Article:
A modern comparison would be Miami Rhapsody or Far From Heaven which attempt to mimic the film-making styles of Woody Allen and Douglas Sirk respectively. But the approach is also positively post-modern even at the level of speeches, some of which are so suggestive of Cymbeline that there’s been some chatter over the years of which play influenced which, a chicken and egg scenario which can never be entirely resolved. Nevertheless it’s another work which ignorance has left sorely neglected, despite the participation of a Shakespeare collaborator.

Gossett employs a four pronged attack in attempting to rescue the play from obscurity. First there’s the usual contextual business and this case parallels with the politics of King James’s court. James’s rule over England and Scotland is paralleled in the Calbrian King and though the writers are generally thought of as royalists, it’s impossible not to see them suggesting that their new king was something of the usurper. Another strand of Philaster shows the king attempting to find strategic marriages for his children and that also reflects James seeking a union and so alliance in Spain.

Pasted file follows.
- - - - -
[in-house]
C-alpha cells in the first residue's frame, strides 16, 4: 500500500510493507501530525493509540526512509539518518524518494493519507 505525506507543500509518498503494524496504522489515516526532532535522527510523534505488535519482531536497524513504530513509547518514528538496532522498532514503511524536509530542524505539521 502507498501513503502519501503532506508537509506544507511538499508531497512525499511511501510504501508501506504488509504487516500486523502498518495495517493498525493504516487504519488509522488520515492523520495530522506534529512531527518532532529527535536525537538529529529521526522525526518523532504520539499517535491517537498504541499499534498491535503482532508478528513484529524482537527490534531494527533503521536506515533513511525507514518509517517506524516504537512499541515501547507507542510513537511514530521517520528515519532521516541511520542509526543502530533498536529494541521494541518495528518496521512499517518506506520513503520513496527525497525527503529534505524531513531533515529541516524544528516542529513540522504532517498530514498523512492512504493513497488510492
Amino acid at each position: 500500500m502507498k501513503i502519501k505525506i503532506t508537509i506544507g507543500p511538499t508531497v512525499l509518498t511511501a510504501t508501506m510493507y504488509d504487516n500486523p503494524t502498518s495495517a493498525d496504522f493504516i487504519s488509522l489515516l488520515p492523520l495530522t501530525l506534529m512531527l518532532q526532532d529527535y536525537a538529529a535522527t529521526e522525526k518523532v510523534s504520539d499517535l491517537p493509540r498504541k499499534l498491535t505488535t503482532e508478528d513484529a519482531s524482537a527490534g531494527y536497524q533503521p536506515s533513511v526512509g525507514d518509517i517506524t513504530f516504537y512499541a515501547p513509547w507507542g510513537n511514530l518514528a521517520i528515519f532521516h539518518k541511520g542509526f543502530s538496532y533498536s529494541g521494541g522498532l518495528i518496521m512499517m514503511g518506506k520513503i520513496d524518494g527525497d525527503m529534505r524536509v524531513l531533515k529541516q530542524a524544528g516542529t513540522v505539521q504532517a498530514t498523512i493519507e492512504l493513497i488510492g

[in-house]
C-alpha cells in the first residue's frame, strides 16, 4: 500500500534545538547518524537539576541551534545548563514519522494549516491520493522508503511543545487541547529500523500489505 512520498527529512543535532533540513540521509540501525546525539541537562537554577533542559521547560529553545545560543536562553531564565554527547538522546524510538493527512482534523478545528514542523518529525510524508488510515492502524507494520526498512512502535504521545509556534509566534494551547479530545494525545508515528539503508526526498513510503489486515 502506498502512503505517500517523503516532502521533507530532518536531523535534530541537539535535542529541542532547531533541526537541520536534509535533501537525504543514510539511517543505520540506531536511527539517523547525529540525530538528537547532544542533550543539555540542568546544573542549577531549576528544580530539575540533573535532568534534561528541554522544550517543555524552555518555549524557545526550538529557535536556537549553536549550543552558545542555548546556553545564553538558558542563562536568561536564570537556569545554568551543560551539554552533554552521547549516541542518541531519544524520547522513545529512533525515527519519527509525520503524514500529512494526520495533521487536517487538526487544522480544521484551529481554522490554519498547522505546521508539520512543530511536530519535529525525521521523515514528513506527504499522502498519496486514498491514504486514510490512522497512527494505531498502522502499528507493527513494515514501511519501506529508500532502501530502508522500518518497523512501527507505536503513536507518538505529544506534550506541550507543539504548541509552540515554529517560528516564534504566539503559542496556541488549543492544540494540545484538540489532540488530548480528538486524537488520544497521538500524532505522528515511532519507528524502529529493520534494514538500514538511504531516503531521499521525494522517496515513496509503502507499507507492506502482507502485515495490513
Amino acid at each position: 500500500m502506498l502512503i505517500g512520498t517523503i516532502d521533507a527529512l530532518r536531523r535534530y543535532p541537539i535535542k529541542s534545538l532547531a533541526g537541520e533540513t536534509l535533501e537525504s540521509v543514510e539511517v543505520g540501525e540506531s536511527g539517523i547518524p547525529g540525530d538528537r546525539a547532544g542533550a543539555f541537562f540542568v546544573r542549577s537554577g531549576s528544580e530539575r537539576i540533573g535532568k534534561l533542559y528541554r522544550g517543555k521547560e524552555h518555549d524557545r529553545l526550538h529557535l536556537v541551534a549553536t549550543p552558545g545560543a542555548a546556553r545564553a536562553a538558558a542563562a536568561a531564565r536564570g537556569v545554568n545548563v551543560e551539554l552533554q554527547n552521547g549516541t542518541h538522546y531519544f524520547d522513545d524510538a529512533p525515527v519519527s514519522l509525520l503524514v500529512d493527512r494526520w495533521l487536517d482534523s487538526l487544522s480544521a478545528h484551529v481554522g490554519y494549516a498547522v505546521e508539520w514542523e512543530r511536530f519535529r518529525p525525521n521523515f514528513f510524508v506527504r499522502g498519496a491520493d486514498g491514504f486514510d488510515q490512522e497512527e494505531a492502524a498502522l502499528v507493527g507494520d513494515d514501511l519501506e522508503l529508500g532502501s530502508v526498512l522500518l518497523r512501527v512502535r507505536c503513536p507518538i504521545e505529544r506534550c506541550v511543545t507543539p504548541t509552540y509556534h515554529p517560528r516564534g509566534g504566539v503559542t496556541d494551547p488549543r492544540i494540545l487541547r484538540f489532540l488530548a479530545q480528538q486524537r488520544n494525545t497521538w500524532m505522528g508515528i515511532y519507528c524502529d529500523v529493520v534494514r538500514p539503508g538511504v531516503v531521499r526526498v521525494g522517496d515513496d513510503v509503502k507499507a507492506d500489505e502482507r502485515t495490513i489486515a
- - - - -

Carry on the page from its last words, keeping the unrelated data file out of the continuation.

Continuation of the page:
Next there’s a short investigation into the form and style of the play. Fletcher claimed that tragicomedy “wants deaths, which is inough to make it no tragedie, yet brings some neere it, which is inough to make it no comedie”, which is a fair description of some of Shakespeare’s “problem” plays, especially Measure for Measure, which should also demonstrate the difficult of keeping within that tone. In Philaster, that’s communicated through pathos and melancholy, that life’s too short (even shorter then) and that happiness is relative.

This (too) soon this gives way to the usual production history, the transformation of Philaster into a ladies play during the restoration period due to the unusual number of female roles (making the page’s role a twist in plain sight), its three adaptations undertook at a time when these authors were better thought of than Shakespeare and most interestingly its single broadcast performance in the US as part of a public radio series created by directors and writers blacklisted by UnAmerican Activities Committee of the House of Representatives.